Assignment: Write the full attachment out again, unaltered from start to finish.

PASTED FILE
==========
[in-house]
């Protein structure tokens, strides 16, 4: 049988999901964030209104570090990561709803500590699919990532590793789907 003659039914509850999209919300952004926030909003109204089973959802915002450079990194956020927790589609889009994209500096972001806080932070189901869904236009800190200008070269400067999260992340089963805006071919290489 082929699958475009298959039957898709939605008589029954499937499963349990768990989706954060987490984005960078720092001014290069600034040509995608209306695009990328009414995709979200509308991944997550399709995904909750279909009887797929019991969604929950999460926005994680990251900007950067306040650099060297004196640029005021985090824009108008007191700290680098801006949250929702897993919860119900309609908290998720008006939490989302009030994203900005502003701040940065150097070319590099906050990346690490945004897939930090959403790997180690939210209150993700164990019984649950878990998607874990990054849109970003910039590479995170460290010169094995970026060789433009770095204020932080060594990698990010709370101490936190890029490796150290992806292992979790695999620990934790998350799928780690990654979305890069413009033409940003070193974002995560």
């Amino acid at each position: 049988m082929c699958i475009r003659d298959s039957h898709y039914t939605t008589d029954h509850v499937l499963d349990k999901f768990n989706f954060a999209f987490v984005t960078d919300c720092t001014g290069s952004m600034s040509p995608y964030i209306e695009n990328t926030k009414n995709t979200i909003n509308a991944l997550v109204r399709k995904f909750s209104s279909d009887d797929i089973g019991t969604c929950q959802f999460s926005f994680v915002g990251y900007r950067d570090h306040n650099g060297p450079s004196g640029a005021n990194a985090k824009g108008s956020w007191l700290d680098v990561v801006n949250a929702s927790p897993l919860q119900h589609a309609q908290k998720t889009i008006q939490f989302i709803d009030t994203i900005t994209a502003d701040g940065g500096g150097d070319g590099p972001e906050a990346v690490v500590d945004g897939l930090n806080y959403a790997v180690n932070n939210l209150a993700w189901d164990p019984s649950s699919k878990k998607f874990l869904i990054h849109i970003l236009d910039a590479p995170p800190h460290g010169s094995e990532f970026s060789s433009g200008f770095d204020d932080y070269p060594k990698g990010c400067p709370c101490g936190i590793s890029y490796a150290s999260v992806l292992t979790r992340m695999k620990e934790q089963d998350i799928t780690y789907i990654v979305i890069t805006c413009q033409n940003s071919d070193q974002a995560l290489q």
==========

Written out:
[in-house]
């Protein structure tokens, strides 16, 4: 049988999901964030209104570090990561709803500590699919990532590793789907 003659039914509850999209919300952004926030909003109204089973959802915002450079990194956020927790589609889009994209500096972001806080932070189901869904236009800190200008070269400067999260992340089963805006071919290489 082929699958475009298959039957898709939605008589029954499937499963349990768990989706954060987490984005960078720092001014290069600034040509995608209306695009990328009414995709979200509308991944997550399709995904909750279909009887797929019991969604929950999460926005994680990251900007950067306040650099060297004196640029005021985090824009108008007191700290680098801006949250929702897993919860119900309609908290998720008006939490989302009030994203900005502003701040940065150097070319590099906050990346690490945004897939930090959403790997180690939210209150993700164990019984649950878990998607874990990054849109970003910039590479995170460290010169094995970026060789433009770095204020932080060594990698990010709370101490936190890029490796150290992806292992979790695999620990934790998350799928780690990654979305890069413009033409940003070193974002995560």
């Amino acid at each position: 049988m082929c699958i475009r003659d298959s039957h898709y039914t939605t008589d029954h509850v499937l499963d349990k999901f768990n989706f954060a999209f987490v984005t960078d919300c720092t001014g290069s952004m600034s040509p995608y964030i209306e695009n990328t926030k009414n995709t979200i909003n509308a991944l997550v109204r399709k995904f909750s209104s279909d009887d797929i089973g019991t969604c929950q959802f999460s926005f994680v915002g990251y900007r950067d570090h306040n650099g060297p450079s004196g640029a005021n990194a985090k824009g108008s956020w007191l700290d680098v990561v801006n949250a929702s927790p897993l919860q119900h589609a309609q908290k998720t889009i008006q939490f989302i709803d009030t994203i900005t994209a502003d701040g940065g500096g150097d070319g590099p972001e906050a990346v690490v500590d945004g897939l930090n806080y959403a790997v180690n932070n939210l209150a993700w189901d164990p019984s649950s699919k878990k998607f874990l869904i990054h849109i970003l236009d910039a590479p995170p800190h460290g010169s094995e990532f970026s060789s433009g200008f770095d204020d932080y070269p060594k990698g990010c400067p709370c101490g936190i590793s890029y490796a150290s999260v992806l292992t979790r992340m695999k620990e934790q089963d998350i799928t780690y789907i990654v979305i890069t805006c413009q033409n940003s071919d070193q974002a995560l290489q």